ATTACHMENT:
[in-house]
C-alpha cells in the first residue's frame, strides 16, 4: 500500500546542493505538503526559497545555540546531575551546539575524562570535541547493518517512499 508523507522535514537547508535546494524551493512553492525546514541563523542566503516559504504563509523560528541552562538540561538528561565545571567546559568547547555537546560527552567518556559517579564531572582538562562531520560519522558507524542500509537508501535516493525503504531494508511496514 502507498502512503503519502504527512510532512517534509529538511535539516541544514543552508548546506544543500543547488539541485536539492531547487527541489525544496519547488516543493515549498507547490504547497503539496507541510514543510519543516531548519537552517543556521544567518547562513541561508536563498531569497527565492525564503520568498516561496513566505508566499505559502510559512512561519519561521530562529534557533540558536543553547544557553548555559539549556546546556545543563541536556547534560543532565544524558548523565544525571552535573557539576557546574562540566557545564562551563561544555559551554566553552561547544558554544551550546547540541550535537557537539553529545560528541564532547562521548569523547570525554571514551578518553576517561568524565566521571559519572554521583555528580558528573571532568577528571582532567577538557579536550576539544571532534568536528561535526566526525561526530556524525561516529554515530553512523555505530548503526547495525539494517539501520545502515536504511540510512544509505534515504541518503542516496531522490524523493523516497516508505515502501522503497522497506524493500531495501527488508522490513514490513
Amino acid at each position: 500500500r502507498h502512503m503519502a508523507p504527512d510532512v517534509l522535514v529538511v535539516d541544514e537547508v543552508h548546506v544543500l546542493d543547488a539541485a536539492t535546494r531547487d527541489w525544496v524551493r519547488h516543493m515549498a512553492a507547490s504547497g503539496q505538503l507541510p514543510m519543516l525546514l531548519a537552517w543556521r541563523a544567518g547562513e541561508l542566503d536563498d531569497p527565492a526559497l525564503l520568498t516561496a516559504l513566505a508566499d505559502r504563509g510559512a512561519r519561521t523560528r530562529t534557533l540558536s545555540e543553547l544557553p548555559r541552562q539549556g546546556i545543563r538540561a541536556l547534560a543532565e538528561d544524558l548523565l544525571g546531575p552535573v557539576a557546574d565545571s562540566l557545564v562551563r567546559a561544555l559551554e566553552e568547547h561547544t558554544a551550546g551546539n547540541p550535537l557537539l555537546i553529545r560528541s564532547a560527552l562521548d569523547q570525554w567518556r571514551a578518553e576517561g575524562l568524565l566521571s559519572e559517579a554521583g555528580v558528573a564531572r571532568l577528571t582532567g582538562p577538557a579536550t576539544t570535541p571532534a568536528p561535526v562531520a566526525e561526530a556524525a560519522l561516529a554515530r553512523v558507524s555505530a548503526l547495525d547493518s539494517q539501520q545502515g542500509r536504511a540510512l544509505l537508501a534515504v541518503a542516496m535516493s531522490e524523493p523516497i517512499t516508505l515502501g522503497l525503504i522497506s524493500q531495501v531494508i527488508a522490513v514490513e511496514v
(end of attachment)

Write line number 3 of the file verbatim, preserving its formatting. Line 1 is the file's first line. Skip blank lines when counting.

Amino acid at each position: 500500500r502507498h502512503m503519502a508523507p504527512d510532512v517534509l522535514v529538511v535539516d541544514e537547508v543552508h548546506v544543500l546542493d543547488a539541485a536539492t535546494r531547487d527541489w525544496v524551493r519547488h516543493m515549498a512553492a507547490s504547497g503539496q505538503l507541510p514543510m519543516l525546514l531548519a537552517w543556521r541563523a544567518g547562513e541561508l542566503d536563498d531569497p527565492a526559497l525564503l520568498t516561496a516559504l513566505a508566499d505559502r504563509g510559512a512561519r519561521t523560528r530562529t534557533l540558536s545555540e543553547l544557553p548555559r541552562q539549556g546546556i545543563r538540561a541536556l547534560a543532565e538528561d544524558l548523565l544525571g546531575p552535573v557539576a557546574d565545571s562540566l557545564v562551563r567546559a561544555l559551554e566553552e568547547h561547544t558554544a551550546g551546539n547540541p550535537l557537539l555537546i553529545r560528541s564532547a560527552l562521548d569523547q570525554w567518556r571514551a578518553e576517561g575524562l568524565l566521571s559519572e559517579a554521583g555528580v558528573a564531572r571532568l577528571t582532567g582538562p577538557a579536550t576539544t570535541p571532534a568536528p561535526v562531520a566526525e561526530a556524525a560519522l561516529a554515530r553512523v558507524s555505530a548503526l547495525d547493518s539494517q539501520q545502515g542500509r536504511a540510512l544509505l537508501a534515504v541518503a542516496m535516493s531522490e524523493p523516497i517512499t516508505l515502501g522503497l525503504i522497506s524493500q531495501v531494508i527488508a522490513v514490513e511496514v